Some residents living near Lake Roland Park are speaking out against a proposal to construct restaurants, offices and apartment complexes at the edge of the park, while others are advocating for the development project.
A group, known as Save Lake Roland, is working diligently to prevent what they are calling “irresponsible” development along Falls Road in Bare Hills. The park features a dog park, biking and hiking trails that are frequently visited by the locals and out-of-state tourists.
Members have expressed their desire to have a special meeting of the Ruxton Riderwood Lake Roland Area Improvement Association on Wednesday night to express concerns over traffic, density and impact on the environment.
“This development sounds large, tall and awfully close to the lake,” said David Cromwell, a physician and Ruxton resident. Lake Roland Park is “a beautiful sanctuary so close to all of us who live in this neighborhood. The thought of having a large, mixed-use development adjacent to and visible from the park doesn’t sound like a good idea.”
Cromwell and other local residents say they shocked that the associations’ board has chosen to back the development project, dubbed the Village of Lake Roland. The proposed development consists of a four-story parking garage, six-story apartment building and a nearly 50,000-square-foot shopping mall. Community members will gather at the Church of the Good Shepherd in Ruxton at 7 p.m. Wednesday. They hope to hold a vote on the project.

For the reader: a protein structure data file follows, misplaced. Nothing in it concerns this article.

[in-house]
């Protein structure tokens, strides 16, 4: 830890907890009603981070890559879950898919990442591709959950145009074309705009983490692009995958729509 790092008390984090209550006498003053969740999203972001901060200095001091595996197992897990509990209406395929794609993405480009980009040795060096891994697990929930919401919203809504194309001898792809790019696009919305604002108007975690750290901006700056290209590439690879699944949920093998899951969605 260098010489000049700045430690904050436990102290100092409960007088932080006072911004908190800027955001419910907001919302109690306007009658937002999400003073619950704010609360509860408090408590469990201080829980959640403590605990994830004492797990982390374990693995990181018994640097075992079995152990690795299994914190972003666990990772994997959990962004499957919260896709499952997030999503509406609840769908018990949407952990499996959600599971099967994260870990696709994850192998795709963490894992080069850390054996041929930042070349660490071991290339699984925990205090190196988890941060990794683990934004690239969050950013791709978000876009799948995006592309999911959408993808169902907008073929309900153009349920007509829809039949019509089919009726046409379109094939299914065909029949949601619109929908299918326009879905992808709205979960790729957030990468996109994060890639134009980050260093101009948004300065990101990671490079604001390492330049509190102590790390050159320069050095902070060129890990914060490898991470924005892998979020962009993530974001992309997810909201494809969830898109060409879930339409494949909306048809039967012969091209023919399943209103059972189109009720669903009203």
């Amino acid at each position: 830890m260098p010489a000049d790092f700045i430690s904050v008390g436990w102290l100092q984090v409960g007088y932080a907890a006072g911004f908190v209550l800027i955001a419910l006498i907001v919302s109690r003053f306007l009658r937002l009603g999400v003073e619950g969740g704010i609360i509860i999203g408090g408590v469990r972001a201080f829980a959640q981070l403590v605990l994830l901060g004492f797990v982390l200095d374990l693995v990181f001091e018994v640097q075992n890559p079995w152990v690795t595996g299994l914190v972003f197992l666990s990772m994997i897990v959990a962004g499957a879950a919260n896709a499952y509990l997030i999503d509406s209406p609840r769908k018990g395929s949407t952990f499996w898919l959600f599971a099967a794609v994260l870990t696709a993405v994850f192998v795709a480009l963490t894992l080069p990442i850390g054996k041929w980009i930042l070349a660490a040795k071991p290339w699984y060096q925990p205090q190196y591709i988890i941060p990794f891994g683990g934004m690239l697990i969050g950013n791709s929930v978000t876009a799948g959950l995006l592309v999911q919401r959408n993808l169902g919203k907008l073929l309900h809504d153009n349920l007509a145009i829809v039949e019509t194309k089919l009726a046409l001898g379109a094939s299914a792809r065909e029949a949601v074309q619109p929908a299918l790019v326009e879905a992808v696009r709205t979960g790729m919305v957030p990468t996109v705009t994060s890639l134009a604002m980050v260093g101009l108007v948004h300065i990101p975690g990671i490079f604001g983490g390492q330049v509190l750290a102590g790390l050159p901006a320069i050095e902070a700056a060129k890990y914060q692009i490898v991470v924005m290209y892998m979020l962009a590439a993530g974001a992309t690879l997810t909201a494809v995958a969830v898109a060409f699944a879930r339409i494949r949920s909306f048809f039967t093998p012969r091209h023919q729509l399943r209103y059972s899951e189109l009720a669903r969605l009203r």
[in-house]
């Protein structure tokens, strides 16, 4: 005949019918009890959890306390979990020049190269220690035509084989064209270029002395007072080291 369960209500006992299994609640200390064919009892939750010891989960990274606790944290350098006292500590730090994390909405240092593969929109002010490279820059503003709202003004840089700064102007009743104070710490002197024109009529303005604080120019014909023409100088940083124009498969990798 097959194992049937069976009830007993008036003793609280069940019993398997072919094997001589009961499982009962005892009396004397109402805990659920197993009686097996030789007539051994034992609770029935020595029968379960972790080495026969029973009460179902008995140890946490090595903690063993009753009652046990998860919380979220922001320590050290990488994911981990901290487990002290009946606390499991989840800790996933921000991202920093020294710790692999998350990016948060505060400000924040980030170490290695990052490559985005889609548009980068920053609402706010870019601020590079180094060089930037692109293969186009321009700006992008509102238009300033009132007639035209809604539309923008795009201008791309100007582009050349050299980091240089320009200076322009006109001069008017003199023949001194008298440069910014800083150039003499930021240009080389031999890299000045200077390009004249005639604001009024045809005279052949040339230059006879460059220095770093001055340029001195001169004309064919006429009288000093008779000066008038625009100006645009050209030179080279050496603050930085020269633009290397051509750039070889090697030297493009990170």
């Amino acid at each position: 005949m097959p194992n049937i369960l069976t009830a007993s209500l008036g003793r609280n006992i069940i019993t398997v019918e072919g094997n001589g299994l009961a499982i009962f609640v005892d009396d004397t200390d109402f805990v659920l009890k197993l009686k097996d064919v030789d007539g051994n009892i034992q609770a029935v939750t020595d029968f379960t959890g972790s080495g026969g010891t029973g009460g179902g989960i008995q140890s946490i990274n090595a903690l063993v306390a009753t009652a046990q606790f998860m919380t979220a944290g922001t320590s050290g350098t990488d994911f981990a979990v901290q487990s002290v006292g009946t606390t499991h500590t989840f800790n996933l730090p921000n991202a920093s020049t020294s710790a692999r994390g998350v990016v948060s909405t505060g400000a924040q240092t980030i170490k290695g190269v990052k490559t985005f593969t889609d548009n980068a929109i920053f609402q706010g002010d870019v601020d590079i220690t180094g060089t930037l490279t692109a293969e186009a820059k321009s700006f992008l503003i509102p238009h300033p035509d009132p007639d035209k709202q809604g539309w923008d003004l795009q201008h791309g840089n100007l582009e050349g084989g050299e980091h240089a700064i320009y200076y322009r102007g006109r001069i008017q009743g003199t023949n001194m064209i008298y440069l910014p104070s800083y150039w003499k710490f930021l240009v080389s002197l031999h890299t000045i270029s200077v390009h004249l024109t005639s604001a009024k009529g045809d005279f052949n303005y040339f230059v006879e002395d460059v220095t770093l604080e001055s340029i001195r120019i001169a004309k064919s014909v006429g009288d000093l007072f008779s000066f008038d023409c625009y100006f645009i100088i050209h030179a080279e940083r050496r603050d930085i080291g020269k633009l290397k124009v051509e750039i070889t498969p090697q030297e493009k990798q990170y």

Leaders of the association are calling the action premature, since Vanguard Retail Property Development, a Baltimore-based development firm overseeing the proposed project, has yet to proceed through the county’s development review process.
“Until that time, there is no development proposal to support or to oppose,” Clark Parriott, the group’s president, said in a letter dated June 30. Parriott is urging members to attend the meeting on Wednesday and “cast your votes consistent with the position of the board on each issue raised by the small faction of members who have requested this meeting.”
The developer drew up a restrictive covenant agreement and the board signed it in August 2016. The agreement supports rezoning and puts restrictions on the height of buildings, as well as their uses.
In March 2016, Vanguard bought a six-acre parcel of land for $4.25 million. The parcel is located just north of the city and houses offices and stores. The Hollins Organic Products would also become a thing of the past, if the development project were allowed to move forward.
Vanguard submitted a request for rezoning, which was approved by the Baltimore County Council in August 2016.
Ann Beegle, a Vanguard Spokeswoman, said the firm had been working with park representatives, surrounding businesses and the community association for over two years and “we believe we have collectively come up with the best plan for the property.”